Welcome to Netrider ... Connecting Riders!

Interested in talking motorbikes with a terrific community of riders?
Signup (it's quick and free) to join the discussions and access the full suite of tools and information that Netrider has to offer.

What bikes were almost good?

Discussion in 'General Motorcycling Discussion' at netrider.net.au started by ibast, May 21, 2008.

  1. Sometimes we get bikes that don’t sell that well but weren’t too far from the mark. The manufactures miss the mark slightly and just can the bike instead of just fixing the problem. It always makes me think what a waste it is and makes me wonder what could have been.

    So what bikes or parts of bikes almost worked but didn’t? I’ll start.

    Kawasaki WR650; a good bike from all accounts by all who rode/ride them, but they didn’t sell that well. I believe there were a few reasons for this. Firstly they were a 650. When released that capacity was neither here nor there. A 750 or 850 would have sold much more strongly. Secondly it wasn’t tuned high enough. It needed to rev harder to give it more character and more power. Thirdly it was too much of a copy of a Bonneville. Who would buy that? Certainly not old Triumph riders. I personally believe they should have picked aspects of the old Brit twins for inspiration but not just copied one. Angled cylinders, like the commando, would have been nice, for example.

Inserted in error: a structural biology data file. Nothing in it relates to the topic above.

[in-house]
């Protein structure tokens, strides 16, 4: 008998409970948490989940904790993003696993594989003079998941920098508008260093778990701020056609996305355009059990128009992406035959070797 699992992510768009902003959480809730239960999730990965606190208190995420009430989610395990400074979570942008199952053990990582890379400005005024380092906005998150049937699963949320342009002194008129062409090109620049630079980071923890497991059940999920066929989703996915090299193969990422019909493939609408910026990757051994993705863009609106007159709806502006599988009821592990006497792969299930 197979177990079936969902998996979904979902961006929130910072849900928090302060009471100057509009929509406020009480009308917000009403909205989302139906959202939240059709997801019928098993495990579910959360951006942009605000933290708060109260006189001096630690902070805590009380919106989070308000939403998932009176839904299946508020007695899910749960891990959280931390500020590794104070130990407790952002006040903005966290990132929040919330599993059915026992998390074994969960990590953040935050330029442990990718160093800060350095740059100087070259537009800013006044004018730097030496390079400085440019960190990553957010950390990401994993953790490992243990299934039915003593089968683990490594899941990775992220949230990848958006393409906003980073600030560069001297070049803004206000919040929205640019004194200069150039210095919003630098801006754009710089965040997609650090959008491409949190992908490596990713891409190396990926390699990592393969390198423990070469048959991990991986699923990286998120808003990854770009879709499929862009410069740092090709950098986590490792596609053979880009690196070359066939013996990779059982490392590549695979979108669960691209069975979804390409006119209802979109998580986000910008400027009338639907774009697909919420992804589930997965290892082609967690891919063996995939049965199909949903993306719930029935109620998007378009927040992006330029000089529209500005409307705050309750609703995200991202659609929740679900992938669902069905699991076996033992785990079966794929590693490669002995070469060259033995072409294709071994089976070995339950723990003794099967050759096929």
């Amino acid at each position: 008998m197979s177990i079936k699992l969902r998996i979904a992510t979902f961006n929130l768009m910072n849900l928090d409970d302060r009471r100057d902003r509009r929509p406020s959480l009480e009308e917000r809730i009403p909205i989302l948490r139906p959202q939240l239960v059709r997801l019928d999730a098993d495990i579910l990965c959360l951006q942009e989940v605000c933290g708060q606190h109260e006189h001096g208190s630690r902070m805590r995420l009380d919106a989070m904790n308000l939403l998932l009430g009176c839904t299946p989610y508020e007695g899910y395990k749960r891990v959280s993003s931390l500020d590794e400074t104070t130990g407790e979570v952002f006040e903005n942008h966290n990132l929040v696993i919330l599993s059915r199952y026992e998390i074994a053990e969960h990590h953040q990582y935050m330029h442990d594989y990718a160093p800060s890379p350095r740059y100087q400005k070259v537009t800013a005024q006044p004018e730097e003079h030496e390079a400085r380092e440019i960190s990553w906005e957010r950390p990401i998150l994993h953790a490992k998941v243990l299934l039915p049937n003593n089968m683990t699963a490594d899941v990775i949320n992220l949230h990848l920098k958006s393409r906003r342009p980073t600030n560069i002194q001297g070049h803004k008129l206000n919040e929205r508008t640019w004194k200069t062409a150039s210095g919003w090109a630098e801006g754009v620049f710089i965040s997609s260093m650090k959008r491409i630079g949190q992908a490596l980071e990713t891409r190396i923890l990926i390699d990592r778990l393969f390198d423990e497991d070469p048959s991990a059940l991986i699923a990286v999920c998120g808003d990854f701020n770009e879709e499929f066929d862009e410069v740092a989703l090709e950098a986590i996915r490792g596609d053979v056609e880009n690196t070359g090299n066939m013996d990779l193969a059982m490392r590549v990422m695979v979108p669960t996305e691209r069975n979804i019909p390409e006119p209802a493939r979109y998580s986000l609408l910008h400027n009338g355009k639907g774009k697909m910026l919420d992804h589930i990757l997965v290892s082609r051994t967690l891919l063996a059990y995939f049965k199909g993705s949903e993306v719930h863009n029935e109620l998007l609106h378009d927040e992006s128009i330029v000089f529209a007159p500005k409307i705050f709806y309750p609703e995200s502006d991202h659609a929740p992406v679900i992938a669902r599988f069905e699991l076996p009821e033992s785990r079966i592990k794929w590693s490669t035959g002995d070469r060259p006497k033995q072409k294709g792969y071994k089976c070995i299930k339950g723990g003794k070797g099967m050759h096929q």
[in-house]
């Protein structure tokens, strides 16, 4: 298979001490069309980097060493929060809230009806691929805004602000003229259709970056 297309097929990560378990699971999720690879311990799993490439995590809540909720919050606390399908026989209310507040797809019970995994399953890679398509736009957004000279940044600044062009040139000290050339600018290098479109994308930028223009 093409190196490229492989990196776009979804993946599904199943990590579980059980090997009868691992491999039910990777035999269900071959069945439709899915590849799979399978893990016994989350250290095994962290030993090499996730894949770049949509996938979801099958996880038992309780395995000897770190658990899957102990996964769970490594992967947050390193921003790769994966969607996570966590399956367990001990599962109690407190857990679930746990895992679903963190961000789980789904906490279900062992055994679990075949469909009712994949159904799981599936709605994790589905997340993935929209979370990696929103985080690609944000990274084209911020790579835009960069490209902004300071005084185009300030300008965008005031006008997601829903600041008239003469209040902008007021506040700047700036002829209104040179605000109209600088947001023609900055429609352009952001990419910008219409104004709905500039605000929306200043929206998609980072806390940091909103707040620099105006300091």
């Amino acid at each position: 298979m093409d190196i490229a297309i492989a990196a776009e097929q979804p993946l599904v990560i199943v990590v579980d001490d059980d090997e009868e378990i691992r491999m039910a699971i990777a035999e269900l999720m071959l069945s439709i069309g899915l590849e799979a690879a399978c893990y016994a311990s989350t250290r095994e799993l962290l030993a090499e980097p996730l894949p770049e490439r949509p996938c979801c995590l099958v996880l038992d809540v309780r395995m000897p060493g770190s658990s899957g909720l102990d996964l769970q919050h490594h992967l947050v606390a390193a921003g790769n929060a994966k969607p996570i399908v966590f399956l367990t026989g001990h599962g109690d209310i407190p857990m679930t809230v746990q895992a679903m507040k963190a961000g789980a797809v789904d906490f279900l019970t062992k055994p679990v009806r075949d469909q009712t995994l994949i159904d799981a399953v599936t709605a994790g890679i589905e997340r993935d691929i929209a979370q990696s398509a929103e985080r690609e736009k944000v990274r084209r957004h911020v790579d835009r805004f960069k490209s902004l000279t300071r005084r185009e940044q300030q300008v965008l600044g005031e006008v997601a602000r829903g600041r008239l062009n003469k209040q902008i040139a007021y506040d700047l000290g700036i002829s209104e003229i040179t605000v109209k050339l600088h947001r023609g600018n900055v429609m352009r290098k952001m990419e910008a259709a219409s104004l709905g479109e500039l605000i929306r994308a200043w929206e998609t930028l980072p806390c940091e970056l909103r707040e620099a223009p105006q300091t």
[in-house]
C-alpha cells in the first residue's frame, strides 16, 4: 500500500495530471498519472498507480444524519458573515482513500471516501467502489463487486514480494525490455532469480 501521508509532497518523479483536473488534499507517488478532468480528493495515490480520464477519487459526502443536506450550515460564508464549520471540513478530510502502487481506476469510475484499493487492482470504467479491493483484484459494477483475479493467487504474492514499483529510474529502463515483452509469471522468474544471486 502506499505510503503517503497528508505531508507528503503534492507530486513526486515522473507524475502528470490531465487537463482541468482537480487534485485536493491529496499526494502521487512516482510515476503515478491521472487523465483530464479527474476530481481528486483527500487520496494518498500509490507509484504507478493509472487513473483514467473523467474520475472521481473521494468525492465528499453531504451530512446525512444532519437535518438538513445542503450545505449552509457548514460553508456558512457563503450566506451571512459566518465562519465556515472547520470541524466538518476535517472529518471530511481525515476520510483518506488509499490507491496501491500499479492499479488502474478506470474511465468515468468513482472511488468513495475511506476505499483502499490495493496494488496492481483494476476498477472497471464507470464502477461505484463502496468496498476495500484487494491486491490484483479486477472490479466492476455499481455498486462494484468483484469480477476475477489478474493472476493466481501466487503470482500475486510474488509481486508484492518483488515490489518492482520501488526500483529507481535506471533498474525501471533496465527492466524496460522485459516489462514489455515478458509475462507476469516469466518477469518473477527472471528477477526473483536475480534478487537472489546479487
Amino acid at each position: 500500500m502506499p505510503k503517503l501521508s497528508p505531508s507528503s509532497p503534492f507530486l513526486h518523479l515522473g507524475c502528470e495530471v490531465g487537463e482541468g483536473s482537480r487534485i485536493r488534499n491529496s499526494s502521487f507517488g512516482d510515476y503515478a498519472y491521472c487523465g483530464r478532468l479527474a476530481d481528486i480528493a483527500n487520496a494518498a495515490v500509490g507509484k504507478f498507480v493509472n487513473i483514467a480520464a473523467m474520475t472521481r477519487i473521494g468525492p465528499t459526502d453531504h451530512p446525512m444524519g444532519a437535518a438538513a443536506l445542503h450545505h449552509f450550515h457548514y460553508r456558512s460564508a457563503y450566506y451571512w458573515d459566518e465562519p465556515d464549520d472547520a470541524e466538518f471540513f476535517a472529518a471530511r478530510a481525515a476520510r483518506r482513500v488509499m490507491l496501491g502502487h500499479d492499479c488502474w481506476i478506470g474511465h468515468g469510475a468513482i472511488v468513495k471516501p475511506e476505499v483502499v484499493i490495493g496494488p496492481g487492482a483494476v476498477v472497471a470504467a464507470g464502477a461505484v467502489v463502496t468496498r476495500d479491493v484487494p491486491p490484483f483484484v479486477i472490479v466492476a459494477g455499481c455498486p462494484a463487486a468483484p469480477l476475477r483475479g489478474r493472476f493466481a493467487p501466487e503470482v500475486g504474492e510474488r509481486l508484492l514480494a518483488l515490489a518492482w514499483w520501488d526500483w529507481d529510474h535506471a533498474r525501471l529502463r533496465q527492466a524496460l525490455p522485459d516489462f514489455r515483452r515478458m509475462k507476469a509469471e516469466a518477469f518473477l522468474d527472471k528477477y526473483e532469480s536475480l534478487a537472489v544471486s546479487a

The irony is that if you brought it in to the country now it probably would be much more successful. Suzuki has re-awakened the 650 market and LAMS now covers most of the population.

    What are your near hit bikes?

    [note to mods: if you think 'bike reviews . . . " is a more appropriate area, then please move it]
  2. The ZZR600:

    A great bike, but not being a sharp sports styled bike competing in the marketplace with likes of ZX6, CBR600RR, R6 etc it was always overlooked at sale time, and the fact it's big brother the ZZR1100 was a fantastic tourer with reliability, and much more power it was always going to be second best.
  3. RF900:
    From most accounts a very good bike for the real world, just didn't have the "on paper" figures of other 1000cc bikes considered so important by many buyers. Also not helped by the styling which was criticised when new, but with time has proven to date a lot less rapidly than other bikes of the era. Had they persisted with it and fixed the few minor issues it might have proved a strong rival for the VFR800.